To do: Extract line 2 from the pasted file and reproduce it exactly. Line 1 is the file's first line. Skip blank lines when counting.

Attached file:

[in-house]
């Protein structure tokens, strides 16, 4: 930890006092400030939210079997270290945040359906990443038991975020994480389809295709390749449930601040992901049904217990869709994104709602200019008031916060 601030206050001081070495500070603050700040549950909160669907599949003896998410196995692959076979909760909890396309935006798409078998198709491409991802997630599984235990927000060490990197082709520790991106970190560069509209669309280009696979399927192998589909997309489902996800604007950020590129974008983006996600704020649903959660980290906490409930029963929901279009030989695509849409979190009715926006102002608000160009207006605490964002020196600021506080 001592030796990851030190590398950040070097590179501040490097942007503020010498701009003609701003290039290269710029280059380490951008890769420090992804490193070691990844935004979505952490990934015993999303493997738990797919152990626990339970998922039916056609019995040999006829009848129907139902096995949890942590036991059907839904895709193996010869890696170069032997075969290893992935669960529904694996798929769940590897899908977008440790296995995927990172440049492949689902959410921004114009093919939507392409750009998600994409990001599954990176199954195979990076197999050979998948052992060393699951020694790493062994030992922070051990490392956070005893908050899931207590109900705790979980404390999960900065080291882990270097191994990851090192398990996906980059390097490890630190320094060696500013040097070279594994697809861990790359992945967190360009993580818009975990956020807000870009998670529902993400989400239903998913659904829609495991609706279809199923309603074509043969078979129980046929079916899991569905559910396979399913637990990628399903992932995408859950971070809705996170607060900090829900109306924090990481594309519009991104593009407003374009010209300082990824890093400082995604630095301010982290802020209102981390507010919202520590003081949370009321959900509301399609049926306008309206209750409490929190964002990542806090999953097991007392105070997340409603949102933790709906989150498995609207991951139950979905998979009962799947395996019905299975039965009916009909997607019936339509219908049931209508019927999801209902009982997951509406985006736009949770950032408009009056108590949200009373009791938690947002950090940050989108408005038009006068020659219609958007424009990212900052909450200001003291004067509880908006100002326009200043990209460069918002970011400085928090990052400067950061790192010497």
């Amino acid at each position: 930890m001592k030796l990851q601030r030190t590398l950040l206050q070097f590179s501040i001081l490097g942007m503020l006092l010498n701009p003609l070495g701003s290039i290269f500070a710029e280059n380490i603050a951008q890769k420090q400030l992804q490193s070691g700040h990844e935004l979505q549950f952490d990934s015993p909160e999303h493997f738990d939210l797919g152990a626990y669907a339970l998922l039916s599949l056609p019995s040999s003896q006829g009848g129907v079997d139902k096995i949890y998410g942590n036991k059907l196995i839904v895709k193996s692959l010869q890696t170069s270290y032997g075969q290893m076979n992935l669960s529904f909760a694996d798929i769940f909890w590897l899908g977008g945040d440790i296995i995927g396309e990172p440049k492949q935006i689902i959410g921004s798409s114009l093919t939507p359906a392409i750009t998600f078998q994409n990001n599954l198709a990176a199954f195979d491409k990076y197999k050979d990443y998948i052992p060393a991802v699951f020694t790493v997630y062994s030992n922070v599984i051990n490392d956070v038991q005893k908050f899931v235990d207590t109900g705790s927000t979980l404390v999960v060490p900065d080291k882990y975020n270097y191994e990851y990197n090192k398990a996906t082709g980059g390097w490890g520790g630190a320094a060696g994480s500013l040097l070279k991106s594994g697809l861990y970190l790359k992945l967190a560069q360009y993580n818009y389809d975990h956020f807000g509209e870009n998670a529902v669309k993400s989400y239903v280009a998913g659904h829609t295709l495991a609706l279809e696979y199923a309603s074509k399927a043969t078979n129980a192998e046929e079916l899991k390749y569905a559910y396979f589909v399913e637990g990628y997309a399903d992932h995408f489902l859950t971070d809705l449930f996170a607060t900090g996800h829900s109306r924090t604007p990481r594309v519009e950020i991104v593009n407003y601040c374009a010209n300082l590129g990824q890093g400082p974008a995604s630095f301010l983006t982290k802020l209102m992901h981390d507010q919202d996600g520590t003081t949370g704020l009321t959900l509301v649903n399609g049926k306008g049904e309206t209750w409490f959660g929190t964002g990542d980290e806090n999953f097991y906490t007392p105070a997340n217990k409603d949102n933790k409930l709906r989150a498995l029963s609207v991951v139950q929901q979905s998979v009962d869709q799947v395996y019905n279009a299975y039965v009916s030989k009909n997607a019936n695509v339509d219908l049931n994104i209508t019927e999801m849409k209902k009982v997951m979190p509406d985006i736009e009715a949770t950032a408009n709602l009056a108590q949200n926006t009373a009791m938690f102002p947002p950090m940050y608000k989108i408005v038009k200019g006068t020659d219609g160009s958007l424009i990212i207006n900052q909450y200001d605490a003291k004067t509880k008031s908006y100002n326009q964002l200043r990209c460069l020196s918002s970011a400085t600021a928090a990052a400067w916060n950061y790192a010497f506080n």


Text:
């Protein structure tokens, strides 16, 4: 930890006092400030939210079997270290945040359906990443038991975020994480389809295709390749449930601040992901049904217990869709994104709602200019008031916060 601030206050001081070495500070603050700040549950909160669907599949003896998410196995692959076979909760909890396309935006798409078998198709491409991802997630599984235990927000060490990197082709520790991106970190560069509209669309280009696979399927192998589909997309489902996800604007950020590129974008983006996600704020649903959660980290906490409930029963929901279009030989695509849409979190009715926006102002608000160009207006605490964002020196600021506080 001592030796990851030190590398950040070097590179501040490097942007503020010498701009003609701003290039290269710029280059380490951008890769420090992804490193070691990844935004979505952490990934015993999303493997738990797919152990626990339970998922039916056609019995040999006829009848129907139902096995949890942590036991059907839904895709193996010869890696170069032997075969290893992935669960529904694996798929769940590897899908977008440790296995995927990172440049492949689902959410921004114009093919939507392409750009998600994409990001599954990176199954195979990076197999050979998948052992060393699951020694790493062994030992922070051990490392956070005893908050899931207590109900705790979980404390999960900065080291882990270097191994990851090192398990996906980059390097490890630190320094060696500013040097070279594994697809861990790359992945967190360009993580818009975990956020807000870009998670529902993400989400239903998913659904829609495991609706279809199923309603074509043969078979129980046929079916899991569905559910396979399913637990990628399903992932995408859950971070809705996170607060900090829900109306924090990481594309519009991104593009407003374009010209300082990824890093400082995604630095301010982290802020209102981390507010919202520590003081949370009321959900509301399609049926306008309206209750409490929190964002990542806090999953097991007392105070997340409603949102933790709906989150498995609207991951139950979905998979009962799947395996019905299975039965009916009909997607019936339509219908049931209508019927999801209902009982997951509406985006736009949770950032408009009056108590949200009373009791938690947002950090940050989108408005038009006068020659219609958007424009990212900052909450200001003291004067509880908006100002326009200043990209460069918002970011400085928090990052400067950061790192010497």